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(Updates with exploration comments in 14th paragraph.)
Feb. 2 (Bloomberg) -- Royal Dutch Shell Plc, Europe’s biggest oil company, expects to raise its dividend this year for the first time since 2009 as new projects generate more cash.
Shell plans net capital investment of $30 billion, with cashflow from operations in 2012-2015 expected to be as much as 50 percent higher than in the 2008 to 2011 period.
Chief Executive Officer Peter Voser said growth will be driven by more than 60 new projects, unlocking potential resources of more than 20 billion barrels of oil equivalent. That’s on top of 14 projects started in 2009-2011, including Qatar’s Pearl gas-to-liquids venture.
“Our improving financial position creates an opportunity to increase both our dividends and investment levels,” Voser said today in a statement.
Net income fell to $6.5 billion in the fourth quarter from $6.79 billion a year earlier, The Hague-based Shell said. Excluding one-time items and inventory changes, profit missed analyst estimates.
The Anglo-Dutch company plans to increase the dividend by 2.4 percent to 43 cents in the first quarter from 42 cents announced in the fourth quarter.
Shell is the first of Europe’s biggest oil companies to report earnings. It will be followed by BP Plc on Feb. 7 and Total SA on Feb. 10. Exxon Mobil Corp., the world’s largest energy company by market value, reported fourth-quarter sales that fell short of analysts’ estimates earlier this week.
Shell posted adjusted earnings of $4.8 billion, compared with the $5.2 billion median estimate of 15 analysts surveyed by Bloomberg.
“The overall result represents a substantial undershoot against a consensus which just three weeks ago was above $7 billion,” said Stuart Joyner, an analyst at Investec.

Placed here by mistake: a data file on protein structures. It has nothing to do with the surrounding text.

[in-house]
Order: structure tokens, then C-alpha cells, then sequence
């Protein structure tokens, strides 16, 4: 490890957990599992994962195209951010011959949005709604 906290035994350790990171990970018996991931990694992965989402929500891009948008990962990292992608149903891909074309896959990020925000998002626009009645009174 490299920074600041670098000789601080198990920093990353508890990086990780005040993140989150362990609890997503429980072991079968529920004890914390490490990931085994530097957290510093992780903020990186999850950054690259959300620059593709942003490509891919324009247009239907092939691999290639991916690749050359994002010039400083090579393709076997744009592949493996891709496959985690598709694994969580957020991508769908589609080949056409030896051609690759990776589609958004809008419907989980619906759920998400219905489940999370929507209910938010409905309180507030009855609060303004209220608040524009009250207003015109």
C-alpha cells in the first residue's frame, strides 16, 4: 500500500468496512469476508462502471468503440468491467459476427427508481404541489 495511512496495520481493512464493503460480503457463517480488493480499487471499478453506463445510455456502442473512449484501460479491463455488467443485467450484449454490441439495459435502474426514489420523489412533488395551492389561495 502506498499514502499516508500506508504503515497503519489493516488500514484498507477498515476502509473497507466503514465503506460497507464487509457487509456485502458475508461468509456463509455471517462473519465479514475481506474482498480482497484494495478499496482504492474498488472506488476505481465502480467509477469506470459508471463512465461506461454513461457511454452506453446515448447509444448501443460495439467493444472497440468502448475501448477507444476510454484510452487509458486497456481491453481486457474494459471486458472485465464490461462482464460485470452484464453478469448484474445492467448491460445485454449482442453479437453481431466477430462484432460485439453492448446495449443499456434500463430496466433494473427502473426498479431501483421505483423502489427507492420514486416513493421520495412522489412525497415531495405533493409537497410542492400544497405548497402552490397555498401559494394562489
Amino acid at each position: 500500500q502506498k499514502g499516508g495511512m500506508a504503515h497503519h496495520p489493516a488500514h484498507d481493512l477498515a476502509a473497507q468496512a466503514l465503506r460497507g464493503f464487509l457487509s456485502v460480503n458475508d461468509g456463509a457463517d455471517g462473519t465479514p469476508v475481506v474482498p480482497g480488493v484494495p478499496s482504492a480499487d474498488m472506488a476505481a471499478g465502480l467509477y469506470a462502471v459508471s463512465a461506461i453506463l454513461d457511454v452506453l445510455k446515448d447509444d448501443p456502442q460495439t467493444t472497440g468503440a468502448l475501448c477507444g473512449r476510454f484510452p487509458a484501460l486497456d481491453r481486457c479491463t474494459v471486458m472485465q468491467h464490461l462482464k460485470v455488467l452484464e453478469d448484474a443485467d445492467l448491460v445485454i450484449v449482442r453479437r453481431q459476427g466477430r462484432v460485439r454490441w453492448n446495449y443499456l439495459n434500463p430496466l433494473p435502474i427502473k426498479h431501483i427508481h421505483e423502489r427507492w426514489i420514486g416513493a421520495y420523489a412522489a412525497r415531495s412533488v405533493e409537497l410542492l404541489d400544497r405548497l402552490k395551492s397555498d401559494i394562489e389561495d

Shell fell 0.2 percent to 2,265 pence in London. The shares climbed 11 percent last year.
U.K. front-month natural gas prices are down about 20 percent since reaching a 2011 high of 67.80 pence per therm on Nov. 7. Milder weather in Europe and maintenance curbed Shell’s production by about 100,000 barrels of oil equivalent in the quarter, according to Sanford C. Bernstein & Co.
Shell will increase production to about 4 million barrels of oil equivalent a day in 2017-2018. Last March, it said daily output would rise to 3.5 million barrels this year and 3.7 million barrels by 2014.
Output fell 5.5 percent to 3.305 million barrels a day in the fourth quarter from the year-earlier period. Full-year production declined 3 percent to 3.215 million barrels a day last year.
The company plans to increase investment in exploration by 35 percent to about $5 billion this year, after raising spending 30 percent to $3.6 billion last year, it said.
Profit was also curbed by maintenance at rigs in the Gulf of Mexico and the North Sea. Shell shut the Bonga field in Nigeria after an offshore oil spill, the nation’s worst in more than a decade.
A fire disrupted shipments from Shell’s Pulau Bukom plant in Singapore, the company’s biggest. The company had a charge of $150 million in the fourth quarter relating to the fire, Voser said.
Shell made a loss of $278 million from its refining and marketing operations, compared with a profit of $482 million a year earlier. Crude processing fell 17 percent as sales dropped.
“We had the perfect storm,” Voser told analysts today. “After the driving season, the demand just collapsed both in the U.S. but also in Europe.”
Refining margins from processing oil into fuels such as gasoline and diesel on the U.S. Gulf coast fell 22 percent to $7.16 a barrel in the fourth quarter from a year earlier, according to BP Plc data.
Shell divested about $7.5 billion in assets last year, including the sale of its 80 percent interest in Pecten Cameroon Co for $500 million to a unit of China Petrochemical Corp. The company expects to dispose producing assets with capacity of about 250,000 barrels of oil equivalent a day between 2012 and 2017, it said today.
Shell is advancing its floating liquefied natural gas technology and has agreed to pay about $900 million to Inpex Corp. to join Indonesia’s Abadi offshore field development project last year. It spent about $700 million on new exploration acreage acquisitions in Russia’s Arctic, Turkey, Canada, Colombia and the U.S. in the fourth quarter.
Last year, Shell signed liquefied natural gas supply agreements worth about $100 billion valued at today’s oil price, the company said.
--Editors: Stephen Cunningham, Torrey Clark.
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